2019 MACH MRFF

Rapid Applied Research Translation 

Successful Grants & Fellowships

A/Prof Elif Ekinci

MACH Partners: Austin Health, University of Melbourne, Melbourne Health, Northern Health, St Vincent's Health Melbourne

Project titleCan flash glucose monitoring improve blood glucose control in Indigenous Australians with type 2 diabetes

Summary: Diabetes is a major problem for Indigenous Australians. Flash glucose monitors are easy-to-use, new devices worn on the arm providing real-time blood glucose levels to guide treatment. This project will analyse whether these monitors help Indigenous Australians understand and manage blood glucose levels to avoid complications like heart disease and kidney failure which will likely change the way diabetes is managed for all Indigenous Australians and other high-risk individuals.

About A/Prof Ekinci's Research Project

What is the problem you're trying to solve? 

Diabetes is a major problem for Indigenous Australians. Currently, monitoring blood glucose levels through frequent painful fingerpricks is inconsistent. Flash glucose monitors are easy-to-use, new devices worn on the arm providing real-time blood glucose levels to guide treatment. The project team will analyse whether these monitors help Indigenous Australians understand and manage blood glucose levels to avoid complications like heart disease and kidney failure.

About this research translation project 

Diabetes is a major contributor to the mortality gap between Indigenous and non-Indigenous Australians. The risk and severity of diabetes complications are far greater in Indigenous than non-Indigenous Australians. We urgently need effective and convenient ways of improving diabetes management in Indigenous Australians, a goal of the National Diabetes Strategy. New technologies that continuously monitor blood glucose are effective in assisting people to improve their blood glucose levels by driving changes in behaviour, lifestyle and therapy. The devices are worn on the arm and provide continuous, real-time feedback on blood glucose levels, but have not been tested in Indigenous Australians. Primary outcomes include lower, clinically significant haemoglobin levels with flash glucose monitoring. Secondary outcomes include achieving blood glucose targets, fewer hypoglycaemic episodes, reduced costs, and improved quality of life.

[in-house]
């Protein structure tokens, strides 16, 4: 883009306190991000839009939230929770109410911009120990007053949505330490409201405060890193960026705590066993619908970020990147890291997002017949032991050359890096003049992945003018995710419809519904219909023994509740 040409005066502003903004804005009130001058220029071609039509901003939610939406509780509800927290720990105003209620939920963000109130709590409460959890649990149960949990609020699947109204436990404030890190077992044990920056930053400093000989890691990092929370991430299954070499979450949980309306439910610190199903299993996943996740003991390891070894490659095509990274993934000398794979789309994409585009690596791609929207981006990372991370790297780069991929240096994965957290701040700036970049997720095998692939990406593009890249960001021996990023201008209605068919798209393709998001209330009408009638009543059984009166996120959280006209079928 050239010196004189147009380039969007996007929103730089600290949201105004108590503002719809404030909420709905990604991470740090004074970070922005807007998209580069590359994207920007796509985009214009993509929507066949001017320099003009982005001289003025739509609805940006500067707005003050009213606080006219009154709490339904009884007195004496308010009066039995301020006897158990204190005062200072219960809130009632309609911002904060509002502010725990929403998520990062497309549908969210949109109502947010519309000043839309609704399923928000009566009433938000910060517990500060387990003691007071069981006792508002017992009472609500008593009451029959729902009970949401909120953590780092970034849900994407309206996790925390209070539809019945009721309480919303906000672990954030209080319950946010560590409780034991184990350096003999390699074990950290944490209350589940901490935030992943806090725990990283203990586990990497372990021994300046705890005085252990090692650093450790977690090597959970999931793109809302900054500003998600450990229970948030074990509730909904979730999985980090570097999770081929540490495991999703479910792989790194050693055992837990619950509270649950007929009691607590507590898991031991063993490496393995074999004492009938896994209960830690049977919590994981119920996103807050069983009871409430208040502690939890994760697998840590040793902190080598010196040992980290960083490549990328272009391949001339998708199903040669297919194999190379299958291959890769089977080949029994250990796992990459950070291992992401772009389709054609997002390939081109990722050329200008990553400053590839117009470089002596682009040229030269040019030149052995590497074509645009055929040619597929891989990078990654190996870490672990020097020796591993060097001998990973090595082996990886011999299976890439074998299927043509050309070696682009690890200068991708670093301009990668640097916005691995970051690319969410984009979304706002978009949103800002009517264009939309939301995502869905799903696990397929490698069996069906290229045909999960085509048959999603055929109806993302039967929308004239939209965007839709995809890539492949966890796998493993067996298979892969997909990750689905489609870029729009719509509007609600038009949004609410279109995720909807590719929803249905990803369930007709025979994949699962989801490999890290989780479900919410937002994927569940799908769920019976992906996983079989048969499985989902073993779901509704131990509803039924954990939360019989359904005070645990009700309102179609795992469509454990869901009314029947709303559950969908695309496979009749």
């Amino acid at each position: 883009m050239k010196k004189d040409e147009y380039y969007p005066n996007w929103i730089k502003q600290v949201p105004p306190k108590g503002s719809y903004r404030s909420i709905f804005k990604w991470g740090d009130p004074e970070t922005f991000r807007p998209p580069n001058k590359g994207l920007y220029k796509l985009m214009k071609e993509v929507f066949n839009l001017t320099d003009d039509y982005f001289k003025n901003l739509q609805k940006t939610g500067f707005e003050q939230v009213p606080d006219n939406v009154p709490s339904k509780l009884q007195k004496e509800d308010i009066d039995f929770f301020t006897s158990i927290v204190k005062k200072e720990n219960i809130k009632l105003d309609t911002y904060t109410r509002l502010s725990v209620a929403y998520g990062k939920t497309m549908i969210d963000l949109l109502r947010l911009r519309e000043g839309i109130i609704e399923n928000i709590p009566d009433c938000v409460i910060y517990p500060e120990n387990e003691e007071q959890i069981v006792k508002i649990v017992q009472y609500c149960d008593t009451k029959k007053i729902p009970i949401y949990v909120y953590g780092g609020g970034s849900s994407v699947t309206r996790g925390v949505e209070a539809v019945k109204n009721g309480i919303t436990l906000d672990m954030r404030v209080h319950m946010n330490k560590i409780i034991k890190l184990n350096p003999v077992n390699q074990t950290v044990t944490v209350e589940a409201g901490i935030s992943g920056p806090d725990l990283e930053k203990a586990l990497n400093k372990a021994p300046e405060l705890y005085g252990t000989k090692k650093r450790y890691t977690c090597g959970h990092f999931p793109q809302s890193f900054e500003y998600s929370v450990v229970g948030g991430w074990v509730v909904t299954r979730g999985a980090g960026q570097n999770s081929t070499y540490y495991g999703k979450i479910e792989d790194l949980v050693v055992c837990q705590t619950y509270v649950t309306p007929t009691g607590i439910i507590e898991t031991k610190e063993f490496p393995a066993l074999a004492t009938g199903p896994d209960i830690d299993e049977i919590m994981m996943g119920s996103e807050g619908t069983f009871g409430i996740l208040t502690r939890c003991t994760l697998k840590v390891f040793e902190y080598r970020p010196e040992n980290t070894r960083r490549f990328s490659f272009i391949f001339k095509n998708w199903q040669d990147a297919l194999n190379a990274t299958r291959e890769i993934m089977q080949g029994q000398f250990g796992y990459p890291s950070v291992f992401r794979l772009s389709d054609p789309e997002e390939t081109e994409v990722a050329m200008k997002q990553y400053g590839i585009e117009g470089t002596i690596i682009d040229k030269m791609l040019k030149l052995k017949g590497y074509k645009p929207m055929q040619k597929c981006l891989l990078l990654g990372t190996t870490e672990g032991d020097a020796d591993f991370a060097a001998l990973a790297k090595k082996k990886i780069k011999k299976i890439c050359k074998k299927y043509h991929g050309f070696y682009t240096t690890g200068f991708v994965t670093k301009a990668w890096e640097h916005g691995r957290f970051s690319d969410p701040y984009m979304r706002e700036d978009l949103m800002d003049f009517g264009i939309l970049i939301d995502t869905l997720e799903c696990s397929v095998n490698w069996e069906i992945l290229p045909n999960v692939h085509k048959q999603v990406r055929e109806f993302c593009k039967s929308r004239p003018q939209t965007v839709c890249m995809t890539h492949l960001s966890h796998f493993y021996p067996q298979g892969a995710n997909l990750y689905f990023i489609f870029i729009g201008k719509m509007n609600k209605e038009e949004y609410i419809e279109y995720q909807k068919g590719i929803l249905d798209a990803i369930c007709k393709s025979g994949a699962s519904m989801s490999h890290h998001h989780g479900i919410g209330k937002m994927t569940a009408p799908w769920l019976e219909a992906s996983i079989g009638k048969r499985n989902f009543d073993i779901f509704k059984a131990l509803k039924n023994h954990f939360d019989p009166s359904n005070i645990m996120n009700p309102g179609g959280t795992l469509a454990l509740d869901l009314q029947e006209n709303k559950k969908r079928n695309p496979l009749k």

What will be the impact? 

If the results of the larger study demonstrate a reduction in blood glucose levels in Indigenous Australians with diabetes using flash glucose monitors and this strategy is cost effective, then this study will likely change the way diabetes is managed for all Indigenous Australians and other high-risk individuals.

Download this project summary:

For more information on this project, please contact the MACH office:

(03) 8344 9973

mach-admin@unimelb.edu.au

ABOUT US

The MACH is an NHMRC recognised Advanced Health Research and Translation Centre.

The mission of the MACH is to improve health and wellbeing by integrating medical research, education and clinical care.

ADDRESS

187 Grattan Street

Carlton, VIC 3053

 

+61 (0)3 8344 9973

mach-admin@unimelb.edu.au

SUBSCRIBE FOR EMAILS
  • Twitter Social Icon

The MACH acknowledges the Traditional Owners of the land on which it works, the Wurundjeri People of the Kulin Nation, and pay respects to its elders past, present and emerging.

All content copyright © 2018 the Melbourne Academic Centre for Health